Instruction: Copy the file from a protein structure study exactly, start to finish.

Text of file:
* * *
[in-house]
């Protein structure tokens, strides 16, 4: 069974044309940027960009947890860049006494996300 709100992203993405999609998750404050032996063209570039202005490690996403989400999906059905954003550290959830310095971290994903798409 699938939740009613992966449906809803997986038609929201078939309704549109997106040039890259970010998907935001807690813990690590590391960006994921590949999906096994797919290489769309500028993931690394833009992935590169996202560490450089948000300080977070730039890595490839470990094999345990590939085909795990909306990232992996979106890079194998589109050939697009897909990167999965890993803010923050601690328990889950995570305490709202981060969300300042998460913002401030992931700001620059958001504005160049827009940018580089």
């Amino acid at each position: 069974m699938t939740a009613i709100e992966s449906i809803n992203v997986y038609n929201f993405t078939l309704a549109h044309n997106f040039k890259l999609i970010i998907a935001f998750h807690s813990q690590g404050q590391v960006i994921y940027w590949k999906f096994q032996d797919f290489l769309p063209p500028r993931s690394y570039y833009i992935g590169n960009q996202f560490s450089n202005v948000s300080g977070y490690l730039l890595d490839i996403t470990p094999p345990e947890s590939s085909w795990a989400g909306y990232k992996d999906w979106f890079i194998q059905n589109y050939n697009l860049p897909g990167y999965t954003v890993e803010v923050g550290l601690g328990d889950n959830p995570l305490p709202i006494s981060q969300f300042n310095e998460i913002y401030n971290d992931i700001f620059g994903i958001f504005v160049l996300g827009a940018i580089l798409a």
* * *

[in-house]
């Protein structure tokens, strides 16, 4: 069974044309940027960009947890860049006494996300 709100992203993405999609998750404050032996063209570039202005490690996403989400999906059905954003550290959830310095971290994903798409 699938939740009613992966449906809803997986038609929201078939309704549109997106040039890259970010998907935001807690813990690590590391960006994921590949999906096994797919290489769309500028993931690394833009992935590169996202560490450089948000300080977070730039890595490839470990094999345990590939085909795990909306990232992996979106890079194998589109050939697009897909990167999965890993803010923050601690328990889950995570305490709202981060969300300042998460913002401030992931700001620059958001504005160049827009940018580089």
């Amino acid at each position: 069974m699938t939740a009613i709100e992966s449906i809803n992203v997986y038609n929201f993405t078939l309704a549109h044309n997106f040039k890259l999609i970010i998907a935001f998750h807690s813990q690590g404050q590391v960006i994921y940027w590949k999906f096994q032996d797919f290489l769309p063209p500028r993931s690394y570039y833009i992935g590169n960009q996202f560490s450089n202005v948000s300080g977070y490690l730039l890595d490839i996403t470990p094999p345990e947890s590939s085909w795990a989400g909306y990232k992996d999906w979106f890079i194998q059905n589109y050939n697009l860049p897909g990167y999965t954003v890993e803010v923050g550290l601690g328990d889950n959830p995570l305490p709202i006494s981060q969300f300042n310095e998460i913002y401030n971290d992931i700001f620059g994903i958001f504005v160049l996300g827009a940018i580089l798409a």